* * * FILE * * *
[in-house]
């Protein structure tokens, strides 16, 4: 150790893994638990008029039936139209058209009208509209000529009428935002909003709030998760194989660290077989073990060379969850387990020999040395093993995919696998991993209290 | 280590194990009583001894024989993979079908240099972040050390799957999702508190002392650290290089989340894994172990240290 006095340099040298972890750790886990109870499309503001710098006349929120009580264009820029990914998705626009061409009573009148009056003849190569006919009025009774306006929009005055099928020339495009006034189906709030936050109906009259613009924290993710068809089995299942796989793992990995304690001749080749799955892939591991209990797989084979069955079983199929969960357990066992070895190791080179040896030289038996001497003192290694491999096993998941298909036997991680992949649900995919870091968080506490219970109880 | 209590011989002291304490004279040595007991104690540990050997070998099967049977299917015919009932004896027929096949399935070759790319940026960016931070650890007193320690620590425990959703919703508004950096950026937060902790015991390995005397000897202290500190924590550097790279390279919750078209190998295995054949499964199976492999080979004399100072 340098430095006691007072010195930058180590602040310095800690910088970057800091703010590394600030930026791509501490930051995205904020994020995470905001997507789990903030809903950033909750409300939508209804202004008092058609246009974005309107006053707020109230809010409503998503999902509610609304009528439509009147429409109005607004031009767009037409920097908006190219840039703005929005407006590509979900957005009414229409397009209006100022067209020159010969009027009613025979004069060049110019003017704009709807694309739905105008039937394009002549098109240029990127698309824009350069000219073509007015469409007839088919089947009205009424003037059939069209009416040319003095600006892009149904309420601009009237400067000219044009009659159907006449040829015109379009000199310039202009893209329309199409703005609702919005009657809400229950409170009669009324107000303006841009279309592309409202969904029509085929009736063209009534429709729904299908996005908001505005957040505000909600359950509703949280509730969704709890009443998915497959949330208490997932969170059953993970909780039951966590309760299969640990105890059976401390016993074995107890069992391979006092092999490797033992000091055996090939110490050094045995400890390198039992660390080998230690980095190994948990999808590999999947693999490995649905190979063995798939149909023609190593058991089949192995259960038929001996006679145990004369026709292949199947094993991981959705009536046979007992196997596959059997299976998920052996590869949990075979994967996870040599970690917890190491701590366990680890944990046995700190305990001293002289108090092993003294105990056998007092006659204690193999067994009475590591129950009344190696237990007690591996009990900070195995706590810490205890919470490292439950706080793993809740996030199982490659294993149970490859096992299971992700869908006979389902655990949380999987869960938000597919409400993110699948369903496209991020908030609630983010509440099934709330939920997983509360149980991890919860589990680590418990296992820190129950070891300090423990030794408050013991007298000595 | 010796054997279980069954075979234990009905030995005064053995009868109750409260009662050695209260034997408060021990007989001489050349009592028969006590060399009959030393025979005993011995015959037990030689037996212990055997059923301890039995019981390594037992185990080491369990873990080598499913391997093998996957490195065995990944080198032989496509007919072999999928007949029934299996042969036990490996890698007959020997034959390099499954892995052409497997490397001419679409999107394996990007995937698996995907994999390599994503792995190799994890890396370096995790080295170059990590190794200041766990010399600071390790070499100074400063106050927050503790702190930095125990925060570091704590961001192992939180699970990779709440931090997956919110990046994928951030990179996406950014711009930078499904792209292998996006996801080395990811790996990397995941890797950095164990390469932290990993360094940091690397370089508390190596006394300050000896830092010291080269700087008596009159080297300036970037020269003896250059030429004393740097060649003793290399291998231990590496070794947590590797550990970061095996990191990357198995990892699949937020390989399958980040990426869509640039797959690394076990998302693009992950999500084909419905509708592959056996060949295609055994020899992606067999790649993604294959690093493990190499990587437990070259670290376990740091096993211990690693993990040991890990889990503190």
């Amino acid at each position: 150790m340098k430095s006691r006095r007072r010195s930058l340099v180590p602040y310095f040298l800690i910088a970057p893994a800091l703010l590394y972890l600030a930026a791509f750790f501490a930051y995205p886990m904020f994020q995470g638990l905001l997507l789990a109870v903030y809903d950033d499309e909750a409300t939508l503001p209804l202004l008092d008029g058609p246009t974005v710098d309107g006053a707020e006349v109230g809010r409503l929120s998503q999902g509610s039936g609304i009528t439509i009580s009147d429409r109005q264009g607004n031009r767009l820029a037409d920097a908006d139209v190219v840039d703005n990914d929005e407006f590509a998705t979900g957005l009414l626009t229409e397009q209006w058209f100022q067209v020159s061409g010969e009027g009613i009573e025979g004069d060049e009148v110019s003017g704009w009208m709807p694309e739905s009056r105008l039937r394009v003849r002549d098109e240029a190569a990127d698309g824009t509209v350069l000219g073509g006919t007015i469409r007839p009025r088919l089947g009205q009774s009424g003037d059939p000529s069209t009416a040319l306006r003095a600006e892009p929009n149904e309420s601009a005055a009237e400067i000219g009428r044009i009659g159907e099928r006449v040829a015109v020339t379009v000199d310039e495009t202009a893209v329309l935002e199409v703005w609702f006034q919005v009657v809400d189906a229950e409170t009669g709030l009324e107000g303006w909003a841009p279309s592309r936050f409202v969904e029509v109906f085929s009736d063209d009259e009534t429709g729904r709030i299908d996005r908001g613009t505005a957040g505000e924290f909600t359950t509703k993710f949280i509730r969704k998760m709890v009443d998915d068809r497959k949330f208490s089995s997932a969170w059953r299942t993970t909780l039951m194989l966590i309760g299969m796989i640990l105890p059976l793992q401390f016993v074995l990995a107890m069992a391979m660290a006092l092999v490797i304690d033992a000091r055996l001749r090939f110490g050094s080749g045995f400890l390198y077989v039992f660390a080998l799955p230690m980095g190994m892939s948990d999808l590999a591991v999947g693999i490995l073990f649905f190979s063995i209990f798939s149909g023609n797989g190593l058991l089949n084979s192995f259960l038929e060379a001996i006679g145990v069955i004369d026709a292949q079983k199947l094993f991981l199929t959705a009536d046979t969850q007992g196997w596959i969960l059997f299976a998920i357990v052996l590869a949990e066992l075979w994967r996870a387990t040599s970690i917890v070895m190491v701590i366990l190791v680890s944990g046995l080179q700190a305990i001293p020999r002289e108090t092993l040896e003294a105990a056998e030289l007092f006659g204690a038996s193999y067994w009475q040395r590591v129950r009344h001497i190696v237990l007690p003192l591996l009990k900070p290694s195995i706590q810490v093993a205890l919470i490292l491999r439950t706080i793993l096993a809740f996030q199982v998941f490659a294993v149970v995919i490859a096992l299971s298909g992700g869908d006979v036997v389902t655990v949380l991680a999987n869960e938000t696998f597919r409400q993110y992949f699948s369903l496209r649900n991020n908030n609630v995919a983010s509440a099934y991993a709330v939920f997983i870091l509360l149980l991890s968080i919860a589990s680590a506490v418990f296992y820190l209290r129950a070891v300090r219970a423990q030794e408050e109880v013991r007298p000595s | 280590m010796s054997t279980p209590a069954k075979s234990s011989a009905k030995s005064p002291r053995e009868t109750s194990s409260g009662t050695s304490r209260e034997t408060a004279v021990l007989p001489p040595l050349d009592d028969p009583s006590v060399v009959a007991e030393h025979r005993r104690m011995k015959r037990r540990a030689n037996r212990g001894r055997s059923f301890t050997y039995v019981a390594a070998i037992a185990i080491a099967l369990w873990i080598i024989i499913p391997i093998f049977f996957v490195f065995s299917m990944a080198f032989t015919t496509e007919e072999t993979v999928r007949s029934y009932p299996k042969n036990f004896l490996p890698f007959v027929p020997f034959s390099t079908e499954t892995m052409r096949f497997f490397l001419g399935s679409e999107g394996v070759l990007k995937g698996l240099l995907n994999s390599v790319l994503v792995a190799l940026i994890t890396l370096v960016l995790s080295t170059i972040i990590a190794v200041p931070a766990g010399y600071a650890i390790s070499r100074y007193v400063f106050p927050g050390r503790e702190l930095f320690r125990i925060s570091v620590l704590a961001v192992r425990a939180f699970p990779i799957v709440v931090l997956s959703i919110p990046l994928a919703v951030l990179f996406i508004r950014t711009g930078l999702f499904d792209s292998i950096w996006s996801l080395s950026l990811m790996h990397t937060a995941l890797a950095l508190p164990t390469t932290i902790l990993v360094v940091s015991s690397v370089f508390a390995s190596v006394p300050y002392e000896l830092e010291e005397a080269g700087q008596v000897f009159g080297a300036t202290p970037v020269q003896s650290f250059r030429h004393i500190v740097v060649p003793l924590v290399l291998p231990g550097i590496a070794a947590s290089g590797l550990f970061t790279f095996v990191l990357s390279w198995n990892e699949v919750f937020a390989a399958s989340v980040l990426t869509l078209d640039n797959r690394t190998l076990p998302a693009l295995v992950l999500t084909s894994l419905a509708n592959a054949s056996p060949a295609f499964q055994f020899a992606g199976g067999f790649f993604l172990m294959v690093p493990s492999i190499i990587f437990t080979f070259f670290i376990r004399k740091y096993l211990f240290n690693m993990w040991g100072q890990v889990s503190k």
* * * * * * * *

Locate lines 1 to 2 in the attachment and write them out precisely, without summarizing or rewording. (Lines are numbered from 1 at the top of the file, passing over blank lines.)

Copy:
[in-house]
């Protein structure tokens, strides 16, 4: 150790893994638990008029039936139209058209009208509209000529009428935002909003709030998760194989660290077989073990060379969850387990020999040395093993995919696998991993209290 | 280590194990009583001894024989993979079908240099972040050390799957999702508190002392650290290089989340894994172990240290 006095340099040298972890750790886990109870499309503001710098006349929120009580264009820029990914998705626009061409009573009148009056003849190569006919009025009774306006929009005055099928020339495009006034189906709030936050109906009259613009924290993710068809089995299942796989793992990995304690001749080749799955892939591991209990797989084979069955079983199929969960357990066992070895190791080179040896030289038996001497003192290694491999096993998941298909036997991680992949649900995919870091968080506490219970109880 | 209590011989002291304490004279040595007991104690540990050997070998099967049977299917015919009932004896027929096949399935070759790319940026960016931070650890007193320690620590425990959703919703508004950096950026937060902790015991390995005397000897202290500190924590550097790279390279919750078209190998295995054949499964199976492999080979004399100072 340098430095006691007072010195930058180590602040310095800690910088970057800091703010590394600030930026791509501490930051995205904020994020995470905001997507789990903030809903950033909750409300939508209804202004008092058609246009974005309107006053707020109230809010409503998503999902509610609304009528439509009147429409109005607004031009767009037409920097908006190219840039703005929005407006590509979900957005009414229409397009209006100022067209020159010969009027009613025979004069060049110019003017704009709807694309739905105008039937394009002549098109240029990127698309824009350069000219073509007015469409007839088919089947009205009424003037059939069209009416040319003095600006892009149904309420601009009237400067000219044009009659159907006449040829015109379009000199310039202009893209329309199409703005609702919005009657809400229950409170009669009324107000303006841009279309592309409202969904029509085929009736063209009534429709729904299908996005908001505005957040505000909600359950509703949280509730969704709890009443998915497959949330208490997932969170059953993970909780039951966590309760299969640990105890059976401390016993074995107890069992391979006092092999490797033992000091055996090939110490050094045995400890390198039992660390080998230690980095190994948990999808590999999947693999490995649905190979063995798939149909023609190593058991089949192995259960038929001996006679145990004369026709292949199947094993991981959705009536046979007992196997596959059997299976998920052996590869949990075979994967996870040599970690917890190491701590366990680890944990046995700190305990001293002289108090092993003294105990056998007092006659204690193999067994009475590591129950009344190696237990007690591996009990900070195995706590810490205890919470490292439950706080793993809740996030199982490659294993149970490859096992299971992700869908006979389902655990949380999987869960938000597919409400993110699948369903496209991020908030609630983010509440099934709330939920997983509360149980991890919860589990680590418990296992820190129950070891300090423990030794408050013991007298000595 | 010796054997279980069954075979234990009905030995005064053995009868109750409260009662050695209260034997408060021990007989001489050349009592028969006590060399009959030393025979005993011995015959037990030689037996212990055997059923301890039995019981390594037992185990080491369990873990080598499913391997093998996957490195065995990944080198032989496509007919072999999928007949029934299996042969036990490996890698007959020997034959390099499954892995052409497997490397001419679409999107394996990007995937698996995907994999390599994503792995190799994890890396370096995790080295170059990590190794200041766990010399600071390790070499100074400063106050927050503790702190930095125990925060570091704590961001192992939180699970990779709440931090997956919110990046994928951030990179996406950014711009930078499904792209292998996006996801080395990811790996990397995941890797950095164990390469932290990993360094940091690397370089508390190596006394300050000896830092010291080269700087008596009159080297300036970037020269003896250059030429004393740097060649003793290399291998231990590496070794947590590797550990970061095996990191990357198995990892699949937020390989399958980040990426869509640039797959690394076990998302693009992950999500084909419905509708592959056996060949295609055994020899992606067999790649993604294959690093493990190499990587437990070259670290376990740091096993211990690693993990040991890990889990503190």